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Vets reunite 60 years later after chance meeting in Cumming
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Arnold Wooden - photo by Micah Green

CUMMING — As Forsyth County’s population continues to grow, more residents are making new friends, as well as occasionally reconnecting with old ones.

Earlier this month, two such men learned their paths had crossed before — six decades ago.

They reconnected while attending the city of Cumming’s annual Veterans Day observance.

“I went [there], and I saw this gentleman in his wheelchair, he was saluting people, they were saluting him, and I said, ‘I want to do that,’” said Arnold Wooden, a Navy veteran.

“I walked up and saluted him, and he asked ‘Where’d you serve?’ I said, ‘In the mine force.’ He said, ‘So was I.’ He said, ‘I was on the USS Sustain AM-119.’ I said, “So was I.”

Wooden and fellow veteran Bill Whatley served together aboard the mine sweeping ship from 1954 to ’55, when it was decommissioned. They then went to different ships and career paths before ending up in Cumming.

“He went that way, and I went [the other] way… 60 years ago, we were on the same ship and now we’re in the same town,” Wooden said.

Whatley, who served 28 years in the Navy and attained the rank of full commander, said he was surprised to see Wooden.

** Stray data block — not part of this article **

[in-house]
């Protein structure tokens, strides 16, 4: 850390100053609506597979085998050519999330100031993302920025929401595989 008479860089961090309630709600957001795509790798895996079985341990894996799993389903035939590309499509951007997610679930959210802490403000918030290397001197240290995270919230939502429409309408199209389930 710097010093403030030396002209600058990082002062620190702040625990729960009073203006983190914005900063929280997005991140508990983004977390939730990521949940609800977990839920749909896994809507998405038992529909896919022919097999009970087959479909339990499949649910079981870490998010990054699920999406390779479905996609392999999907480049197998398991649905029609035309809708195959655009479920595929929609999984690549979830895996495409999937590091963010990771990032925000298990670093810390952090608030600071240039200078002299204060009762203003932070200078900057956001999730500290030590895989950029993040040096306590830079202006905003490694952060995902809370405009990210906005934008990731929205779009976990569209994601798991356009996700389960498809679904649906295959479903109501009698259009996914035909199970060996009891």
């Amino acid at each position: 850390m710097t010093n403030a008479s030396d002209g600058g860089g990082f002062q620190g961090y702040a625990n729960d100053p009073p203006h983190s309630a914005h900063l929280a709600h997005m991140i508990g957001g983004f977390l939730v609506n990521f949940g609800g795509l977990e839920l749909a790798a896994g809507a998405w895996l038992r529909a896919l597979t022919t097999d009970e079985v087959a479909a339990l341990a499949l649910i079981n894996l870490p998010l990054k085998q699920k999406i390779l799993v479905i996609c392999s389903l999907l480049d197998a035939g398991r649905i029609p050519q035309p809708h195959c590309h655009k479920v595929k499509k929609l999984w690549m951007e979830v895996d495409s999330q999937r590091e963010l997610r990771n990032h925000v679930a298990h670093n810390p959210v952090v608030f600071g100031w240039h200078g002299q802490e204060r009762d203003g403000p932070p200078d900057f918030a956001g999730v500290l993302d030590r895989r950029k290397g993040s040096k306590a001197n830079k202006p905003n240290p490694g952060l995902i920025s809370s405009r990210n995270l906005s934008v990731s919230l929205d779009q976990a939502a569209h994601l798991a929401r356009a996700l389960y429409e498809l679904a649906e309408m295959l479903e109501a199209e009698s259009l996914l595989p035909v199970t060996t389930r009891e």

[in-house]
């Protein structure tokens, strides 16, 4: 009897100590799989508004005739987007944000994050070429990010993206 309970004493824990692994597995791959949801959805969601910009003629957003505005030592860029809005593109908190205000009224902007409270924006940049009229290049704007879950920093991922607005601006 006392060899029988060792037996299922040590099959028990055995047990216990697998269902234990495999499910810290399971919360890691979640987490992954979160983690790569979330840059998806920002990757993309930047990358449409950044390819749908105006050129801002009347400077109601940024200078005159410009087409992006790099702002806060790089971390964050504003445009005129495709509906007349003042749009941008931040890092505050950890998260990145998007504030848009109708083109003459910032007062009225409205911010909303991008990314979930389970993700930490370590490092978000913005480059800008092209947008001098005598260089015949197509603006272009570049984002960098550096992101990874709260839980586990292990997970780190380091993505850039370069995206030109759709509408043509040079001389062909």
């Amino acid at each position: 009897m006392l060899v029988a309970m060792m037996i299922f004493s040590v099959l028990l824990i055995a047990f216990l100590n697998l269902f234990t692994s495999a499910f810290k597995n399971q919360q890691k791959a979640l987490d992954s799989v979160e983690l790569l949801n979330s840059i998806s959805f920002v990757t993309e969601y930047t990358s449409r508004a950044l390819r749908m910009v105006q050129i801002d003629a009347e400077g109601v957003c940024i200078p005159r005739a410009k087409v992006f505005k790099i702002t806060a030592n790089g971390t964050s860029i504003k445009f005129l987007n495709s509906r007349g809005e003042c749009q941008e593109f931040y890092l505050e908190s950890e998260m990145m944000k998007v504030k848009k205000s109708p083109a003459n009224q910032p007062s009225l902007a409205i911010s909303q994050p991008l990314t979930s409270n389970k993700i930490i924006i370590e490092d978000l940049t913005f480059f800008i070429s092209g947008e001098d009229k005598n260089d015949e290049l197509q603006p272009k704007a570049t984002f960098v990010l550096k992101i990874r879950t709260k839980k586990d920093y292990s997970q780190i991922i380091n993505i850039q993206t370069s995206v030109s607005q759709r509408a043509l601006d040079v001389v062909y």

“It was a shock that we ran into each other,” Whatley said.

After retiring from the Navy, he got a call from friends in the grocery business who wanted him to help build a national sales force.

“I went to work with them for 30 years.” said Whatley, who during that time moved to Forsyth.

“I bought the property up here in 1977-78 over in Habersham-Buford Dam road area, and it was one of the first developments in this area.”

Wooden went on to serve on three more ships, traveling to Cuba, the Azores and the Mediterranean before retiring from the Navy in 1956. He then went on to work for BellSouth, using skills he picked up as radarman.

“I went to the employment office and told them what I did [in the Navy],” Wooden said. “I just walked around the corner and went in and they hired me … I spent 35 years with them, and retired in ’91.”

During his time with the company, Wooden would live in Miami, Atlanta and twice in Tennessee.

“We said we’re going to move back to Georgia, and my son said, ‘Why don’t you move to Cumming?’ … Now I wouldn’t live anywhere else... best place I ever lived.”